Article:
Deploying a demo-controlling slider to a separate floating window isn’t ideal. Its goal is to support and demonstrate  playground code not pull attention away from it. It would be so much better if interactive GUI elements could be embedded to value history panes, the way that non-interactive views currently can be.

I love this demo because it seems to me that this is exactly the kind of thing a playground should be able to do. Here are a few other thoughts about playgrounds and interactive documents:

I have an entire section of workarounds in the newly updated Playgrounds book if you’re looking for tips. Here’s hoping the updated version will go live soon.


Swift: Working with Unmanaged Objects0 Comments

erica | 9:00 am | | Development,Swift

In rare cases (which are growing rarer by the day) a Core Foundation function may return a C-pointer or an object reference embedded into an Unmanaged wrapper. You encounter these in the older, dustier, and stranger parts of Cocoa where grues still lurk in shadows. You must transfer Unmanaged references into the normal memory management system before working with them in Swift .

Here’s my current understanding of the situation. Feel free to correct any mistakes and I’ll update this post.

An Unmanaged wrapper, like an Optional wrapper, provides a layer of safety between your code and a potentially nasty crash.  The Unmanaged<T> type stores a pointer whose memory is not controlled by the Swift runtime system. Before using this data, you take responsibility for how this memory should stay alive.

In Cocoa, this works very much like bridging in Objective-C. Unwrap any object with an existing +1 retain count using takeRetainedValue(). This applies to any item built with Create or Copy in its name.

For example, UTTypeCopyPreferredTagWithClass returns a +1 CFString instance. Assign this result with  takeRetainedValue(), making sure to test for failed calls. Unwrapping nil causes nasty crashes that even blessed potions of restore life will not fix. (In Swift, there is no @try, there is only d’oh!) (And potentially d’oh not, if you listen to that Yoda guy.)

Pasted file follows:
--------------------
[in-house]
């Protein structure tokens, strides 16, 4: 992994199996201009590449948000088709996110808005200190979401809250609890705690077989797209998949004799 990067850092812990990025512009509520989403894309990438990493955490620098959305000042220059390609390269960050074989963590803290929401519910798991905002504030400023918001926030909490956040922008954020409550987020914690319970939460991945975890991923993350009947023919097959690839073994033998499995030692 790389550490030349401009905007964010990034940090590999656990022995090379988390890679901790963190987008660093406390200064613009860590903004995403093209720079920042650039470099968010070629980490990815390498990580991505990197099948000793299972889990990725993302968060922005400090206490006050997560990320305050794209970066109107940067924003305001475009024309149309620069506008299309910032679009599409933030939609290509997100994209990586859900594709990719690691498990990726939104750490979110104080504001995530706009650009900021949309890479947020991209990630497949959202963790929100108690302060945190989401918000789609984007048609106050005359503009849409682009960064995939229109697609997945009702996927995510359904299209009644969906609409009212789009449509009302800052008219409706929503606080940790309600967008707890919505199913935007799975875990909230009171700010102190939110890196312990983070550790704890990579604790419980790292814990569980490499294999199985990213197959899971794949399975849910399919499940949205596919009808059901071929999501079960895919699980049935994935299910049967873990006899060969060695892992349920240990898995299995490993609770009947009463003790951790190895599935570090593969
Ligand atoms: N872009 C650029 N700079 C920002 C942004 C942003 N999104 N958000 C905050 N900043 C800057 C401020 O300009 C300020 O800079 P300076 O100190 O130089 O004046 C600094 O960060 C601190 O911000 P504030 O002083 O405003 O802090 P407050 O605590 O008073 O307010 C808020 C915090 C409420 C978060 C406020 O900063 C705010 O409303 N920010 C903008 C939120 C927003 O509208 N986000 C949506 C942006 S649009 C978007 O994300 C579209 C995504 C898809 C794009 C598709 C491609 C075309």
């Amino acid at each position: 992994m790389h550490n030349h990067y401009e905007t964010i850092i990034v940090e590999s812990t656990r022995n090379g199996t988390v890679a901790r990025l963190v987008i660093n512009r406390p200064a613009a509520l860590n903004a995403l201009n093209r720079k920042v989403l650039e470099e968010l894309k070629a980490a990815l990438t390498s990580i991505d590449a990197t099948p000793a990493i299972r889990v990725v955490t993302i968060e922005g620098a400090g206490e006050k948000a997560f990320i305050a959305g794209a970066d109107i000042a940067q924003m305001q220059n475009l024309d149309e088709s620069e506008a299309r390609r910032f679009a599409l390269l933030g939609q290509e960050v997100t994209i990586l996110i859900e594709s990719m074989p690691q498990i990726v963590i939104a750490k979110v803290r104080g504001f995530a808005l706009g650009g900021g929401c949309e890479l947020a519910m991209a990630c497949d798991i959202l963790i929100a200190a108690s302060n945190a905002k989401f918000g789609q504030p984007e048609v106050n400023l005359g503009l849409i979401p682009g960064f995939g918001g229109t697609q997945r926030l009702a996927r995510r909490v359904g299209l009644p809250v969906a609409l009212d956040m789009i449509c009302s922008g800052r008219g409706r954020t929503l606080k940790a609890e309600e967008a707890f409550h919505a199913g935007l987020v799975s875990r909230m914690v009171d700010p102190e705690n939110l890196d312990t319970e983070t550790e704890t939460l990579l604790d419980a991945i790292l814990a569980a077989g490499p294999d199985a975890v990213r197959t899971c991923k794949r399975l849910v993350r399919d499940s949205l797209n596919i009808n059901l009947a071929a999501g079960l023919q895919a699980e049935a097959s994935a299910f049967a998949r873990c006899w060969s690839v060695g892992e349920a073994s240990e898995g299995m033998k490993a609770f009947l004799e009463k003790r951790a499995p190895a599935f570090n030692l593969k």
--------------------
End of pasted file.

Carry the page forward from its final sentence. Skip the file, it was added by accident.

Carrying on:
public func PreferredFileExtensionForUTI(uti: String) -> String? {
    if let result = UTTypeCopyPreferredTagWithClass(uti, kUTTagClassFilenameExtension) {
        return result.takeRetainedValue() as String
    } else {
        return nil
    }
}

Use takeUnretainedValue() to unwrap any object built by a Core Foundation function with Get in its name (for example, CFAllocatorGetDefault()) and constants passed as unmanaged objects (for example kLSSharedFileListSessionLoginItems). These items are not automatically retained for you. Unlike takeRetainedValue(), calling takeUnretainedValue() will not consume a retain upon unwrapping.

These functions follow the patterns established in Apple’s Memory Management Programming Guide for Core Foundation, where you can read more about the “Create Rule”, the “Get Rule”, and other details about memory ownership policies.

Update: Cocoa Kevin writes “If you have an Objective-C framework or are developing one that you would like people to use in their Swift application and there are methods or functions in your Objective-C framework that return CoreFoundation objects, you need to decorate your methods or function names with CF_RETURNS_RETAINED or CF_RETURNS_NOT_RETAINED. The CoreFoundation naming rules is not enough according to the Swift compiler. If you don’t decorate your methods or functions then CoreFoundation objects will be returned as unmanaged.”


Swift: Playground Book update submitted0 Comments

erica | 3:18 pm | April 5, 2015 | Announcements,Books,Swift

Screen Shot 2015-04-05 at 1.58.16 PM

More than twice as long, tons of new coverage, improved interactive-document how-to, and iBooks (!) which should allow updates. The Kindle version will not be updated due to Amazon’s restrictions.

Note: Once it’s approved, ping me by email if you’ve bought a copy and I’ll send you a promo code for iBooks. I can’t generate the codes until it’s been processed.

Current table of contents:

The book story to date: